Although this week marks the signature submission deadline for 2016 initiatives to the people, it’s worth remembering that there are two initiatives to the 2016 Legislature that were previously certified to the ballot at the beginning of this year. Neither was acted on by the House and Senate, so the people will decide their fate in November. The first initiative voters will see on their ballot is CarbonWA’s I‑732, and we tested its ballot title last month in our end-of-spring poll.
Here’s what we found:
There will be a measure on Washington’s November 2016 ballot called Initiative 732, concerning taxes. The description reads as follows: This measure would impose a carbon emission tax on certain fossil fuels and fossil-fuel-generated electricity, reduce the sales tax by one percentage point and increase a low-income exemption, and reduce certain manufacturing taxes. If the election were being held now, would you definitely vote yes, probably vote yes, probably vote no, or definitely vote no on Initiative 732?
- Yes: 52%
- Definitely vote yes: 21%
- Probably vote yes: 31%
- No: 39%
- Probably vote no: 21%
- Definitely vote no: 18%
- Not sure: 8%
This survey of 679 likely Washington State voters was in the field from June 14th-15th, 2016; all respondents participated via landline. The poll has a margin of error of +/- 3.8% at the 95% confidence level.
These are the best numbers we’ve seen for the I‑732 ballot title, but still not very robust considering that progressives are not unified behind I‑732 and considering that is likely going to need to withstand a NO campaign with some money behind it. There’s simply no cushion, no margin for error in these numbers.
Notice that the percentage of respondents definitely planning to vote for I‑732 is only 21%. Contrast that with the 56% of respondents who are definitely supportive of I‑1491 (extreme risk protection orders).
The Alliance for Jobs & Clean Energy, which NPI is a member of, previously tested the I‑732 ballot title and found that it started out at 39% in favor.
Average our survey’s findings with theirs, and you get 45.5% Yes. That’s simply not where a Yes campaign wants to be heading into an election.
NPI has taken a position opposing I‑732, as has the Washington State Labor Council, the Washington State Democratic Party, OneAmerica, Fuse, and many other progressive organizations based here in the Pacific Northwest. The recently finished con voter’s pamphlet statement nicely summarizes our objections:
I‑732 will make Washington’s budget mess worse. A Department of Revenue analysis found I‑732 will cut funding available for education, health care, and other vital services by $797 million over the next six years. Our state faces a $5 billion deficit and court orders to meet basic education and mental health needs. I‑732 makes this situation worse.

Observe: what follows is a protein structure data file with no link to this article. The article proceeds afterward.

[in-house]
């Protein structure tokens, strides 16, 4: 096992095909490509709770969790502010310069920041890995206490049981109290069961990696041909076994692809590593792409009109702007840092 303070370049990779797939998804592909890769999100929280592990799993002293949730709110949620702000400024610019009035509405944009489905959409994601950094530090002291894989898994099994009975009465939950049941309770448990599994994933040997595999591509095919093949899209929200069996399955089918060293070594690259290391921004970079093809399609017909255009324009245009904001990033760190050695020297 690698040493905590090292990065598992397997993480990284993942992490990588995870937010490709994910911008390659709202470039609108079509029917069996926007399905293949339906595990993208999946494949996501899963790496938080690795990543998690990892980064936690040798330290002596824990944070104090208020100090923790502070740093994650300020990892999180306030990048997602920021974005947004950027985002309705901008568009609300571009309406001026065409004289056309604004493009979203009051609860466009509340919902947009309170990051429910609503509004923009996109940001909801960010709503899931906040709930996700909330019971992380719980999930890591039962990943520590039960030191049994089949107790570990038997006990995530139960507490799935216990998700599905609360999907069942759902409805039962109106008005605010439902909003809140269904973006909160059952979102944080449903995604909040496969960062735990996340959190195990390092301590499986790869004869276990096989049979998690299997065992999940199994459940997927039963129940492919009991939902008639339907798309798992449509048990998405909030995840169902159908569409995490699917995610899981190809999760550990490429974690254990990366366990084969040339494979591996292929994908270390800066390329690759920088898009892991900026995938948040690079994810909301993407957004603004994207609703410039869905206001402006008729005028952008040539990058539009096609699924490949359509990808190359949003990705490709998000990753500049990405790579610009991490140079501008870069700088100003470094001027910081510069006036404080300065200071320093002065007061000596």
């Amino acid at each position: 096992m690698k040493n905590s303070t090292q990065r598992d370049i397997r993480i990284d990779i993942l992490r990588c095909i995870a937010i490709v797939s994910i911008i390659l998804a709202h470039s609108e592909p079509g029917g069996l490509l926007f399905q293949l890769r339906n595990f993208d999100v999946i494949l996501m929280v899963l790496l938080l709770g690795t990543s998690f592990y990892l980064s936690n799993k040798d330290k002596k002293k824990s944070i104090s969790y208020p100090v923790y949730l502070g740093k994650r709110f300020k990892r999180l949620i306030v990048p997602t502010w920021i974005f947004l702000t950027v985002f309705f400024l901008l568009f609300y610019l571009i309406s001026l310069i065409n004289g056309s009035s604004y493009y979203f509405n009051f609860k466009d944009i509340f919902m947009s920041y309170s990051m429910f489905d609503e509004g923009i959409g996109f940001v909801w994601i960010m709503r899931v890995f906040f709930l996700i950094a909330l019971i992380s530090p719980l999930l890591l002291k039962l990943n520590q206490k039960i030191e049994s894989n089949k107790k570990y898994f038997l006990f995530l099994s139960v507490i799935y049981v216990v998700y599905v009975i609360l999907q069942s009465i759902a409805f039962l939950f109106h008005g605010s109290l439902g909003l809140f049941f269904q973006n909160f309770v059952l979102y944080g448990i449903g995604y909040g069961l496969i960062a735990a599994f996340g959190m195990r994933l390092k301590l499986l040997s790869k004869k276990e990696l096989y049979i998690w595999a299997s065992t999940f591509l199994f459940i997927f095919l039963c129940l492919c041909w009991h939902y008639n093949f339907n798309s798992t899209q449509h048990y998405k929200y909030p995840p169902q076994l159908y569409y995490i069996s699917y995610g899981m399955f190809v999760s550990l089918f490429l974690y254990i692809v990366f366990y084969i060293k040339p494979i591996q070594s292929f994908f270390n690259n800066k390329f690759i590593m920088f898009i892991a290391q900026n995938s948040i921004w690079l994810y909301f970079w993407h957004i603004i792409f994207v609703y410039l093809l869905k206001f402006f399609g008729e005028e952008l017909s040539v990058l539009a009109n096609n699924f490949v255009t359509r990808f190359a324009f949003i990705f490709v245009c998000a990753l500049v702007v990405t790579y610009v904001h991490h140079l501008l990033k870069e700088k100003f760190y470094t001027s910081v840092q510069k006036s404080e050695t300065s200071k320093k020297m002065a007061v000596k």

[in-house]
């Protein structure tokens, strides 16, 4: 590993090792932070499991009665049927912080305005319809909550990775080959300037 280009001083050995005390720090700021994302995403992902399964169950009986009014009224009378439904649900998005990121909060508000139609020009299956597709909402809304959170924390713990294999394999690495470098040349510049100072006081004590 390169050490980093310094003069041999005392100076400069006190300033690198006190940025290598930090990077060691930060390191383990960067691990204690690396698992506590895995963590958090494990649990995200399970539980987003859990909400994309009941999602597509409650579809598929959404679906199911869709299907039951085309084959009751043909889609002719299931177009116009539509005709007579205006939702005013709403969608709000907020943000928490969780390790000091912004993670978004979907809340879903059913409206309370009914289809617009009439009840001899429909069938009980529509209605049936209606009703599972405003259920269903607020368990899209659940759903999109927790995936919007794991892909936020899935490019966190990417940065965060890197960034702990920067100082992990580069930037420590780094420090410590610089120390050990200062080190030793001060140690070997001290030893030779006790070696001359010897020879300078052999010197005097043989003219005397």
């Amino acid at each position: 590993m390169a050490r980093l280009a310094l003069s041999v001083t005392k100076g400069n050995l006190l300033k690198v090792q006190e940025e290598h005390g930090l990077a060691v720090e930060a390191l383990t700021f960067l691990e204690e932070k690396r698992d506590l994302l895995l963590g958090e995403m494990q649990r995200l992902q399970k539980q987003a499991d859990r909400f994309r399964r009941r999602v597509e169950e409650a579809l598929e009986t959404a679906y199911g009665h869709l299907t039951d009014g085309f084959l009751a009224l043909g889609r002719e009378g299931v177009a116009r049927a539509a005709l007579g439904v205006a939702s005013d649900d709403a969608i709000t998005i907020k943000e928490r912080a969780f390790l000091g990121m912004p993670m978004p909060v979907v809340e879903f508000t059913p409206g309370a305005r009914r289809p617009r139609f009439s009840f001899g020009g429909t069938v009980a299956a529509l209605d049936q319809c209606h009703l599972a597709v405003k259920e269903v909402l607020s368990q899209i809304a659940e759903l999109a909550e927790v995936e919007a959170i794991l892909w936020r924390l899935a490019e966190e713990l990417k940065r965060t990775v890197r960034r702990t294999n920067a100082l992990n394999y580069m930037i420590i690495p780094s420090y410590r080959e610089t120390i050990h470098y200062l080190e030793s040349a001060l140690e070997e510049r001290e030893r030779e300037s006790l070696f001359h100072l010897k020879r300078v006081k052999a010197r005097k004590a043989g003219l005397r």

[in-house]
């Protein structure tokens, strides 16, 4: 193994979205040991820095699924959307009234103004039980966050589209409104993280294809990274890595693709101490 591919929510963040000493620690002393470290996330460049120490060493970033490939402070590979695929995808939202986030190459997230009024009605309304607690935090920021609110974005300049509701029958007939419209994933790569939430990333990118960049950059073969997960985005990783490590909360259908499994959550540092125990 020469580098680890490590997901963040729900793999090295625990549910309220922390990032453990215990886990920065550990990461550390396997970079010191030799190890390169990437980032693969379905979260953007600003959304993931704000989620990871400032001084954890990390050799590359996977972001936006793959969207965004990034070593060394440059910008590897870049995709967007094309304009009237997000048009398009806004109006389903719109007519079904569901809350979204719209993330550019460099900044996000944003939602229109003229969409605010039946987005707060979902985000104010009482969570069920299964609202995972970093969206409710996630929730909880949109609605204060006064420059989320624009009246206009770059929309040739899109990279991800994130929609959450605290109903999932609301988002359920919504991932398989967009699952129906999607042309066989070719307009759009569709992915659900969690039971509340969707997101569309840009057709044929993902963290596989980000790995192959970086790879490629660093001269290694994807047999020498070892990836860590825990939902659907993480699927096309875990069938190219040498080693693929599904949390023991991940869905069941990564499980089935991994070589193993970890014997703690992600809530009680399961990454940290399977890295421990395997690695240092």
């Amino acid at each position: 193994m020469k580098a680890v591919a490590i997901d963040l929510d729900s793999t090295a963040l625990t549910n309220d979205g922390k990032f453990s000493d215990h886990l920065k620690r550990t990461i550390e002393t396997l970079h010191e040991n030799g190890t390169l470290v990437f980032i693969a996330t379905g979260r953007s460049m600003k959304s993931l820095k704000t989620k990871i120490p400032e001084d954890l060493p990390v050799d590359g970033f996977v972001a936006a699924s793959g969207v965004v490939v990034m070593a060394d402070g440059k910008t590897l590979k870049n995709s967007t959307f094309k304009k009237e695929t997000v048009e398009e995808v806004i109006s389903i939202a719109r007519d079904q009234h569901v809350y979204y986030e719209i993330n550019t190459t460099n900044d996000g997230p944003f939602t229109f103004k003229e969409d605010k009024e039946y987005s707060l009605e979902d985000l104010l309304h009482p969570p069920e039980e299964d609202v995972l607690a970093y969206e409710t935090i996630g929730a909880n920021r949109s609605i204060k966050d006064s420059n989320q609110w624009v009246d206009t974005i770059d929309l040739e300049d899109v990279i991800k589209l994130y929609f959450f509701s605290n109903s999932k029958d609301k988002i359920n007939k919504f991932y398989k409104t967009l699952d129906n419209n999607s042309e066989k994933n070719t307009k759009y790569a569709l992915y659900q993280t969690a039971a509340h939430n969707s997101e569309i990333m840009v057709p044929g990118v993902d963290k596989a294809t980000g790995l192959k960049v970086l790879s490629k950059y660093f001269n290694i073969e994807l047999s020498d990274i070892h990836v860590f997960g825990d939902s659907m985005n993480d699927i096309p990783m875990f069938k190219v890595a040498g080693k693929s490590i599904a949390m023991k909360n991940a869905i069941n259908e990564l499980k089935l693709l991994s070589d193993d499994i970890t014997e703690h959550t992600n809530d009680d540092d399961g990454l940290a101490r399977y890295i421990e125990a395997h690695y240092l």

Climate and Jobs
Climate policy must be comprehensive, so it doesn’t harm people and kill jobs. I‑732 fails this test. A clean-energy economy can reduce carbon emissions and reverse climate change while also creating family-wage jobs, rebuilding crumbling infrastructure, investing in areas hardest hit by pollution, and providing a “Just Transition” for workers and communities. I‑732 doesn’t do any of this. Instead, I‑732 imposes an accelerating carbon tax on businesses, with no provisions for compliance flexibility or energy-efficiency incentives. Some businesses will simply move their jobs and pollution across state lines.
Vulnerable families in communities near pollution hot spots and workers in energy intensive industries are hardest hit by pollution. But I‑732’s “Working Families Tax Exemption” provides less than half of this population with any relief from increased energy costs. These communities will need investments and jobs to make an equitable transition to a forward-thinking clean-energy economy. I‑732 ignores this. At a time when we are struggling to maintain good jobs and fund basic services, I‑732 would send Washington in the wrong direction.
Back when there was still time to put a campaign together, NPI urged the Alliance for Jobs & Clean Energy to stick to its pledge to qualify its own plan to the November ballot to compete with I‑732. Sadly, that didn’t happen.
We believe the best course of action now is to reject I‑732 in November and work to pass a comprehensive plan to stop pollution and address damage to the climate in the 2017 Legislature — if we get a Democratic Legislature. Otherwise, we’ll need to put together a new initiative campaign — hopefully one that excites progressives and gets near unanimous or unanimous support from the environmental movement.